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In HTML when referencing images, css, javascript, etc... I sometimes use links without the http or https scheme portion, à la. <img src="//www.example.com/dir/file.gif" alt="" /> and I haven't had any browsers choke on it yet (that I know of). I've seen a few other public sites use it as well, but not many.

I even reference the Google jQuery CDN with this syntax on an e-commerce site:

<script src="//ajax.googleapis.com/ajax/.." type="text/javascript"></script>

Obviously, I only do this when I know the server has both http and https capabilities. (Usually my own sites)

So my question is what harm can this cause? What are the pitfalls or downsides?

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marked as duplicate by uthark, kapa Jun 3 at 7:46

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2  
+1: I didn't even know that was possible. –  Max Shawabkeh Feb 2 '10 at 7:10
    
I know that llbean.com has used this technique for years... I just checked again and they still have files pointing to //cdn.llbean.com/... –  Aaron Wagner Feb 5 '10 at 20:53

3 Answers 3

up vote 8 down vote accepted

It will not harm anyway. Actually, if you write src="http://ajax.googleapis.com/ajax/.. and your user will browse site over HTTPS then browser will warn user that parts of the site uses HTTP. It is better to use // notation for such cases.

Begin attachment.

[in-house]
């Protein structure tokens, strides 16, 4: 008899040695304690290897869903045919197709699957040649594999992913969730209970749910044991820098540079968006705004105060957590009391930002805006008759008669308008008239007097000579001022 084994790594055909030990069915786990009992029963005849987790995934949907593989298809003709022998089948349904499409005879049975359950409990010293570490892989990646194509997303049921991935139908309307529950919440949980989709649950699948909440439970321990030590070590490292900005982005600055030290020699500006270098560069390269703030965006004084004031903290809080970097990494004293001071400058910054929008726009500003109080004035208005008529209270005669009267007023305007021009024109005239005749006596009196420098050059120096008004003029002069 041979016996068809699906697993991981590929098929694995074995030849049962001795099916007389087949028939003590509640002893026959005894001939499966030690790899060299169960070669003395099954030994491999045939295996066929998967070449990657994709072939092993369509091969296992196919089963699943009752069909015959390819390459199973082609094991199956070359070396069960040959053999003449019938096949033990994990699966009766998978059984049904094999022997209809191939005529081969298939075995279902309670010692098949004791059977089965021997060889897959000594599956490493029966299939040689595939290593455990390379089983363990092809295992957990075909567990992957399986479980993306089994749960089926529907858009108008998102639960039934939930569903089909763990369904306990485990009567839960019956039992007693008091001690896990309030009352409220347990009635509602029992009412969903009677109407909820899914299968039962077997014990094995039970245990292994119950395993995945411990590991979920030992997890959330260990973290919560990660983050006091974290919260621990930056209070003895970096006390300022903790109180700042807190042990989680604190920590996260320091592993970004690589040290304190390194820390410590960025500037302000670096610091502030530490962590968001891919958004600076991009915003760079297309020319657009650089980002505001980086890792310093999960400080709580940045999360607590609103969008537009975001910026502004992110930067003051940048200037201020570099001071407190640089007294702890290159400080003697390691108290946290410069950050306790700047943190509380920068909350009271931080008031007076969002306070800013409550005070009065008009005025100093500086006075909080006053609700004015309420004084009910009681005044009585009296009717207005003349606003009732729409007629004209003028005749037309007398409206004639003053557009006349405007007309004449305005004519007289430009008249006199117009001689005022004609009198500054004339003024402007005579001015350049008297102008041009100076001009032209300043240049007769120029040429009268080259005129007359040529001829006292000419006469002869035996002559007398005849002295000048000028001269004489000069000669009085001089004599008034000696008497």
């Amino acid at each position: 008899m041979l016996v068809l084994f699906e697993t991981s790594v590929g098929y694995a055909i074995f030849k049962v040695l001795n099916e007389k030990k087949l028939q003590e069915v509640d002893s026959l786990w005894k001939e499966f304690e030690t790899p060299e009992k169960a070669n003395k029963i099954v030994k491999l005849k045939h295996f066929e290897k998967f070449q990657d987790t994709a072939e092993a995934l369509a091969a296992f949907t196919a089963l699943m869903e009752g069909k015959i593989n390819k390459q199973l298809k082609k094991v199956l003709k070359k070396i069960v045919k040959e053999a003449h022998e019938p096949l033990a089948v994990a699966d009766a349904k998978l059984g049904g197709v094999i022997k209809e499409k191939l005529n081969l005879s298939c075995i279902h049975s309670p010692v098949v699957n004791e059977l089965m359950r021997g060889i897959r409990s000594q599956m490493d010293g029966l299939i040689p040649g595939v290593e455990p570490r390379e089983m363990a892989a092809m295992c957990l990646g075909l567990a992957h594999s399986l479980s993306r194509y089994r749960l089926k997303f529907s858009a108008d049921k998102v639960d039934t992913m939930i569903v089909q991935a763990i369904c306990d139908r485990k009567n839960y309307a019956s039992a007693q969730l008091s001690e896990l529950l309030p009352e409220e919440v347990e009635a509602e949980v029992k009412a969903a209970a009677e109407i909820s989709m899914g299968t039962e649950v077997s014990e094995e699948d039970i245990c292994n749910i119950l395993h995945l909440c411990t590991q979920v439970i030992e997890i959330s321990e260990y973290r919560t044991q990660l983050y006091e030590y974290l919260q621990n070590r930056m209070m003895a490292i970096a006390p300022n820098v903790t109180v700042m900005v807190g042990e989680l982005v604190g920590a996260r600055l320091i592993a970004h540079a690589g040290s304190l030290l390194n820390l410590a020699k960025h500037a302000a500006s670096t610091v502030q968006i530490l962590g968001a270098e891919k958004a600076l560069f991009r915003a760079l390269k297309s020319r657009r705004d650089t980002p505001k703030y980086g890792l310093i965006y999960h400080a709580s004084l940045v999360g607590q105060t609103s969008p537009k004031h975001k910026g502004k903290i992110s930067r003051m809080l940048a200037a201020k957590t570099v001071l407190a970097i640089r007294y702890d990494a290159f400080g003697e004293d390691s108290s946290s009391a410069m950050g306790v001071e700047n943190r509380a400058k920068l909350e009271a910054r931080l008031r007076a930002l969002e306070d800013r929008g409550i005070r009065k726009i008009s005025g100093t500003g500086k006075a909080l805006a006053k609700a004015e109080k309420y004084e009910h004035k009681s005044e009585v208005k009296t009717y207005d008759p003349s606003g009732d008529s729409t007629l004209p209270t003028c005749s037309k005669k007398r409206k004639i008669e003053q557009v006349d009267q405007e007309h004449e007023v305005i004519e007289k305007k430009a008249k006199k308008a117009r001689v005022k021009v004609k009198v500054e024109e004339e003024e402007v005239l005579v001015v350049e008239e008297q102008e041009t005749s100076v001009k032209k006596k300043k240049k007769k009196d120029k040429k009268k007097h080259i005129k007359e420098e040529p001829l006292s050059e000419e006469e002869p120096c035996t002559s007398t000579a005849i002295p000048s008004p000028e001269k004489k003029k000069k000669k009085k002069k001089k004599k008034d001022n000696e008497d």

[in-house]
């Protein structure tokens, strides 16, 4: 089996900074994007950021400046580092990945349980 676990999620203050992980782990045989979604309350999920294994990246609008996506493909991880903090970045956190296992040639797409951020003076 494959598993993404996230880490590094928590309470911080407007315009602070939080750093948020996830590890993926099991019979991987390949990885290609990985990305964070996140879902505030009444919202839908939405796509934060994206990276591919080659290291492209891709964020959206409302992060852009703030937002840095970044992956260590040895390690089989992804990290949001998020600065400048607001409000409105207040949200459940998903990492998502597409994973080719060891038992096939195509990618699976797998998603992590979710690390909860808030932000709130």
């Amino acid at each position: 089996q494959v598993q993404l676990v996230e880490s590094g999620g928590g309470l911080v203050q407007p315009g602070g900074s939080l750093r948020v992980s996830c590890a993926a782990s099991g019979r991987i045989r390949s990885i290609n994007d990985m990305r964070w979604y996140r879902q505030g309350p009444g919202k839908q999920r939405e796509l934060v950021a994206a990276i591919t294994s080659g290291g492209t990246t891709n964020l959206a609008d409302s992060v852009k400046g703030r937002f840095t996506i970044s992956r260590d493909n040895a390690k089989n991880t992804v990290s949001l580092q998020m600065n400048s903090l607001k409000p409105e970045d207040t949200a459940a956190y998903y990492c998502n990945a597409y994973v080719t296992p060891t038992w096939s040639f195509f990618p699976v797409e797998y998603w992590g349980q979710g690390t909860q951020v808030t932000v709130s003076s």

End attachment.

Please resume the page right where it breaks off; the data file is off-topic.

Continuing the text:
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ah. cool. thanks for this great tip. –  Labuschin Feb 2 '10 at 13:44

A recent blog answered my question and sent me off to a couple places to learn more.

The answer is most definitely yes as long as you are aware of two things:

  1. The server with your content needs to be accessible with and without SSL (should be obvious)
  2. IE 7/8 will request stylesheets twice so you might want to avoid using the technique for stylesheets
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4  
arg.. IE fails again. –  WalterJ89 Oct 28 '10 at 14:04
    
@WalterJ89 +1e308 –  Halil Özgür Dec 24 '11 at 16:38

This may not apply in this specific case, however one of the pattern we're using for our mobile apps development is to download the HTML locally to the device and render it in a web control. scripts using schemeless URL will not work as mentioned above.

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So… you need to fix your app? Go ahead. –  MikeyB yesterday

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